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UN calls for probe into Israeli strikes

THE United Nations chief inspected the devastation wrought by Israel's onslaught in Gaza yesterday, leading a moment of silence at the smoldering UN headquarters, as the territory's militant Hamas rulers, triumphant at having survived, held victory rallies amid the ruins.

Secretary-General Ban Ki-moon, appearing stern and saddened at a ceremony at the burned out UN headquarters in Gaza, demanded an Israeli investigation into strikes on UN facilities. Ban asked the crowd to honor victims of the offensive, who included nearly 40 Palestinians who had sought refuge at a UN school shelled by Israel.

"It has been especially troubling and heartbreaking for me as secretary-general that I couldn't end this faster," he said. He warned the truce was fragile, and called on Israel and Hamas to "exercise maximum restraint and nurture the cease-fire."

Thousands of Hamas supporters thronged a square outside the remains of the parliament building in Gaza City which was heavily damaged in an Israeli airstrike at the outset of the war. Two men hoisted a sign in carefully scripted Hebrew reading: "The resistance will be victorious, Israel has been defeated."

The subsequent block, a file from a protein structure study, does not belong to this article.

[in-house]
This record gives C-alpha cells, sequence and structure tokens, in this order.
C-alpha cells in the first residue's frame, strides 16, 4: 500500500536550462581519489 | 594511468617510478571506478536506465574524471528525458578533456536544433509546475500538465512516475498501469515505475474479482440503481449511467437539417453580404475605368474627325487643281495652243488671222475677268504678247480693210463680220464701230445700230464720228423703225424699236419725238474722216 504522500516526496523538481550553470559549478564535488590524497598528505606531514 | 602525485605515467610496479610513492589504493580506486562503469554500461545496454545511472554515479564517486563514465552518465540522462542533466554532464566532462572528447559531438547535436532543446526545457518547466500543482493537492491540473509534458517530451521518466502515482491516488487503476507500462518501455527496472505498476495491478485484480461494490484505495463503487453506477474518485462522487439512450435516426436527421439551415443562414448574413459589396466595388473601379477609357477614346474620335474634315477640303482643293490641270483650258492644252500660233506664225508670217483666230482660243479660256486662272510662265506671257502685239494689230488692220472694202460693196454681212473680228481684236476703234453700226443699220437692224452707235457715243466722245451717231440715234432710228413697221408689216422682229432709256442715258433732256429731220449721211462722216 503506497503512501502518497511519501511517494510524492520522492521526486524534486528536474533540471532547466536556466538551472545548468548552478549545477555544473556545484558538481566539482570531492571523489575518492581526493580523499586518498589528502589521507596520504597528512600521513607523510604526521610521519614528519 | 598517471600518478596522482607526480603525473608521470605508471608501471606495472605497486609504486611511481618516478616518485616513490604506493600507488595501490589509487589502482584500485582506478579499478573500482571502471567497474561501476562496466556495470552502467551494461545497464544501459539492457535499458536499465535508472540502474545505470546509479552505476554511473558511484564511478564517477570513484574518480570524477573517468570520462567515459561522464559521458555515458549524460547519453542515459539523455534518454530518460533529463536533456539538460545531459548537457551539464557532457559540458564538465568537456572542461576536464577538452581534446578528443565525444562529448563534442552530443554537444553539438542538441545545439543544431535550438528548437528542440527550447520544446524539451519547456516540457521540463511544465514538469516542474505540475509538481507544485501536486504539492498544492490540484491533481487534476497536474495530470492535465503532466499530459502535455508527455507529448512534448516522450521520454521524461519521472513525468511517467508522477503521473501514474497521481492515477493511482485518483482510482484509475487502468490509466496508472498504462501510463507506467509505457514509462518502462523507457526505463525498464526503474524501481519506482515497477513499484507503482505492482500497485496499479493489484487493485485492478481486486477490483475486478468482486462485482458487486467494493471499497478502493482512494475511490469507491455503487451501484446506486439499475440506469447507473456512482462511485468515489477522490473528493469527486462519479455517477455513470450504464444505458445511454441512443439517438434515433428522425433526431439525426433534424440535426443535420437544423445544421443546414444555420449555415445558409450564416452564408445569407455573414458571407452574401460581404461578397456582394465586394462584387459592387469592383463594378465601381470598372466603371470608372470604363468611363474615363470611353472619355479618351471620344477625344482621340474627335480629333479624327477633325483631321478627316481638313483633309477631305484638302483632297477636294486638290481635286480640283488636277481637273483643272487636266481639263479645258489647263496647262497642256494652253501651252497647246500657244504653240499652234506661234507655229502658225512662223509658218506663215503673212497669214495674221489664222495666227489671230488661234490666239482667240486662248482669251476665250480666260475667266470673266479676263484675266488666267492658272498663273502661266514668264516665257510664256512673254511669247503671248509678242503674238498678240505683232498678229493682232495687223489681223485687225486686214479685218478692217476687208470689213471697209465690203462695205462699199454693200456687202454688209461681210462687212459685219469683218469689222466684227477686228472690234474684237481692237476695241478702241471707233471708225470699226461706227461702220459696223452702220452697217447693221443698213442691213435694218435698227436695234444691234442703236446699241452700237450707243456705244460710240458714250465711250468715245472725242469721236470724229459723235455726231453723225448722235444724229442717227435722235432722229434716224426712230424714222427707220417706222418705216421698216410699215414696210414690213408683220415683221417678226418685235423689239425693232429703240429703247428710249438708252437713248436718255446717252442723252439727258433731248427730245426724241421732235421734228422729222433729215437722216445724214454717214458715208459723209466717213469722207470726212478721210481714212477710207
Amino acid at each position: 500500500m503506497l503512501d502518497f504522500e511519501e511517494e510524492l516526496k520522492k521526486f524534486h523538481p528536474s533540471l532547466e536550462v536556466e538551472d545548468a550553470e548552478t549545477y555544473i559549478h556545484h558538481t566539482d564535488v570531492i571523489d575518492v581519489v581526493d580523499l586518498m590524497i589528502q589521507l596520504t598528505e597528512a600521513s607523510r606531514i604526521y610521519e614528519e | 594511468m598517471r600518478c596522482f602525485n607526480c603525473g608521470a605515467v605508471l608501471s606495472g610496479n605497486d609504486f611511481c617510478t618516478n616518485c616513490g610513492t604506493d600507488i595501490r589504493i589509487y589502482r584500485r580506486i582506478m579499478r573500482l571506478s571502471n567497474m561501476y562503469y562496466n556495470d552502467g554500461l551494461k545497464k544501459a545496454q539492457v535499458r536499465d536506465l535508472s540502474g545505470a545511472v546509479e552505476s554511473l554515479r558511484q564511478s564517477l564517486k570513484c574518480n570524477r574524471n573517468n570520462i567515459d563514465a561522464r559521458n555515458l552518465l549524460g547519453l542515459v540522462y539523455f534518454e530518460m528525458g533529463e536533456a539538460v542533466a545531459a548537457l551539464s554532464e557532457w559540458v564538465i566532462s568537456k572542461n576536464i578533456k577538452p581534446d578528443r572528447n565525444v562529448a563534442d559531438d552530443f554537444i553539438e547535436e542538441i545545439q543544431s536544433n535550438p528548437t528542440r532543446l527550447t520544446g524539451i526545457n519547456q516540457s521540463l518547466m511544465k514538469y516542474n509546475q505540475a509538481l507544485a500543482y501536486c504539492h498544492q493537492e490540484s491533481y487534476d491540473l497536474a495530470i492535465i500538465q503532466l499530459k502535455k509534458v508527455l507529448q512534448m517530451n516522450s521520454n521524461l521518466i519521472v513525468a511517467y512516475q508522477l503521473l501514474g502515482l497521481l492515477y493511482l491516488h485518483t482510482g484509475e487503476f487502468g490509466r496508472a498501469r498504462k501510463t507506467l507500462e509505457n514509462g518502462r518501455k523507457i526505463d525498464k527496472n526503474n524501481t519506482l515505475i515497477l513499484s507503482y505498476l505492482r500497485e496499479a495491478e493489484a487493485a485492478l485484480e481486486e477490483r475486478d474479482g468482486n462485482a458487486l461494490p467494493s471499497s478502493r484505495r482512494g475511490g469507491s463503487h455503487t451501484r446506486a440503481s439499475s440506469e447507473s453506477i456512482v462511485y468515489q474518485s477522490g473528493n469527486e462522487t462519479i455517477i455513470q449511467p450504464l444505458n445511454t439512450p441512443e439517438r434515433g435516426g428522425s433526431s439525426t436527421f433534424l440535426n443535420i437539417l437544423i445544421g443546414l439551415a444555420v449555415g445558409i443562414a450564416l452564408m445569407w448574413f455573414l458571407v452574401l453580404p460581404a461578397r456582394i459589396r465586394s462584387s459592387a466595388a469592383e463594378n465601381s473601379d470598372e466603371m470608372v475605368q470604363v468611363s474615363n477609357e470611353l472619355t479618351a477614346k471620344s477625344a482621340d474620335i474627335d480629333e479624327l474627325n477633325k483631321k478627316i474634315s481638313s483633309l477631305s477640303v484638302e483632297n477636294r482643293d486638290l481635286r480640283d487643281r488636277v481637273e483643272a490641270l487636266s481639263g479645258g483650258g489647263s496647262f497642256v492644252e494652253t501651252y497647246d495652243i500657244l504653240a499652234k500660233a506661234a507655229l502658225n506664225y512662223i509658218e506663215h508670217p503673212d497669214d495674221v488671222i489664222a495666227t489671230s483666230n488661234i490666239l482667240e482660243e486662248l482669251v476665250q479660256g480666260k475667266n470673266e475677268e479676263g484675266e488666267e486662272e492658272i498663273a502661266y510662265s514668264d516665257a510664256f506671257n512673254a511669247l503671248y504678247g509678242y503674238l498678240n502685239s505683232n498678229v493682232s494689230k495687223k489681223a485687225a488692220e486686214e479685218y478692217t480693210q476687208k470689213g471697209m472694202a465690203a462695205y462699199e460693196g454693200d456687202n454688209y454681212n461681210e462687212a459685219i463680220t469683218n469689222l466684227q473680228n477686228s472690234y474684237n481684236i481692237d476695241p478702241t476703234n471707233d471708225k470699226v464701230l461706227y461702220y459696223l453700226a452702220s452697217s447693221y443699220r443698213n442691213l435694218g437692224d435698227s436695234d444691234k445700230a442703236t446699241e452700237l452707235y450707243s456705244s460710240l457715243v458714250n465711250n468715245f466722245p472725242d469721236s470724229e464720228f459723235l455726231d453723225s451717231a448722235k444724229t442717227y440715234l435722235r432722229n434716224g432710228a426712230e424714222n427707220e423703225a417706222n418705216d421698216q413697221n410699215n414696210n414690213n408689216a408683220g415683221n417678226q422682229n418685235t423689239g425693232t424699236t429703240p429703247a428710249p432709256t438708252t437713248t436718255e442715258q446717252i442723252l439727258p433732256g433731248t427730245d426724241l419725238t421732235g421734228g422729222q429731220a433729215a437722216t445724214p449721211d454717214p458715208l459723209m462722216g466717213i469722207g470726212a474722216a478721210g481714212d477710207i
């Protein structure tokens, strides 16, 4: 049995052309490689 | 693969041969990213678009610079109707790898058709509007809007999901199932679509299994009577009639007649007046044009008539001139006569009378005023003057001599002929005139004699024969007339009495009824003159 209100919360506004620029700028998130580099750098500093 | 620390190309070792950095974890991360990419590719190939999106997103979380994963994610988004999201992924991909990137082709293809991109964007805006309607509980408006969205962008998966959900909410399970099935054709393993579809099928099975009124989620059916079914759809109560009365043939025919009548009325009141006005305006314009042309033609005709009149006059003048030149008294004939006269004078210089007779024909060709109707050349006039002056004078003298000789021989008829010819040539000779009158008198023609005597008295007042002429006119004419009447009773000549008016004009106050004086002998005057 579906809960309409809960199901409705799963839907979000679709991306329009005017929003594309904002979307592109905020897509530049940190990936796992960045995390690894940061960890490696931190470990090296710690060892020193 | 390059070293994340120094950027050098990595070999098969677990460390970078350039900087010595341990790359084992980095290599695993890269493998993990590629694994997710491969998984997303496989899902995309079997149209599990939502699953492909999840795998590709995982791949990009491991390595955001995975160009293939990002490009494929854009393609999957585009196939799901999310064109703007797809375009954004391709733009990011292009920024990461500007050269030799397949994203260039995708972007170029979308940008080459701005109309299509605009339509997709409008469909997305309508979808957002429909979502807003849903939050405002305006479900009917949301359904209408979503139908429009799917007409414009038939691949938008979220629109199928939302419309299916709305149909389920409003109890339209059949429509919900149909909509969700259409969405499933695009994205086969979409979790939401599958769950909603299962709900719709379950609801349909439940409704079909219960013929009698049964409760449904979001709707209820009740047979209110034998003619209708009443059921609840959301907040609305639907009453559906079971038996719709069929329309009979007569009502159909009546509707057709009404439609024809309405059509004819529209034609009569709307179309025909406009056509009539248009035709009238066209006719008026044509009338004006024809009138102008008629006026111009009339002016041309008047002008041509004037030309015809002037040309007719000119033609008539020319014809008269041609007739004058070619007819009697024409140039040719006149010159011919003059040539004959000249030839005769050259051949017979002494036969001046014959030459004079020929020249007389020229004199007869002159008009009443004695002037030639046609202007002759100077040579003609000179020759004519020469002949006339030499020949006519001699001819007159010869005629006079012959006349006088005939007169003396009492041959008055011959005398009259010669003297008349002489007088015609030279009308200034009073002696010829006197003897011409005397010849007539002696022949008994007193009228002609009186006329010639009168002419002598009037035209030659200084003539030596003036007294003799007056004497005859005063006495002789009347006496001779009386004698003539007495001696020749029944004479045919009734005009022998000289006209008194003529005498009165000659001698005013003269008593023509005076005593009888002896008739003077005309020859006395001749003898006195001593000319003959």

Israel and Hamas both ceased fire on Sunday after an offensive that claimed the lives of some 1,300 Palestinians, according to Gaza health officials, and 13 Israelis. The last of Israel's ground troops were expected to pull out of Gaza yesterday if the quiet holds, defense officials said.

Israel mounted the air and ground campaign against Hamas on December 27 in an effort to force Gaza militants to halt years of rocket fire on southern Israel and to cripple arms-smuggling operations. The fighting stopped before Israel achieved those aims, though the Egyptian-brokered truce hopes to address the issues of arms smuggling and reopening Gaza's blockaded border crossings in its next stage.

The UN chief intervened during the war to try to stop the violence, and said over the weekend that he was sending a team to assess the humanitarian needs so the UN could issue an appeal for funds.

Calling the crisis a "collective political failure," Ban said he would share the findings of his trip to Gaza with world leaders, including United States President Barack Obama.

The first estimates by independent surveyors said Gaza lost nearly US$2 billion in assets, including 4,100 homes, about 1,500 factories and workshops, 20 mosques, 31 security compounds, and 10 water or sewage lines. Shattered glass and mounds of rubble littered city streets.

Ban called the attacks on the UN headquarters and two of its schools "outrageous" and demanded a full investigation. Israel said militants used the UN buildings as cover to launch attacks.


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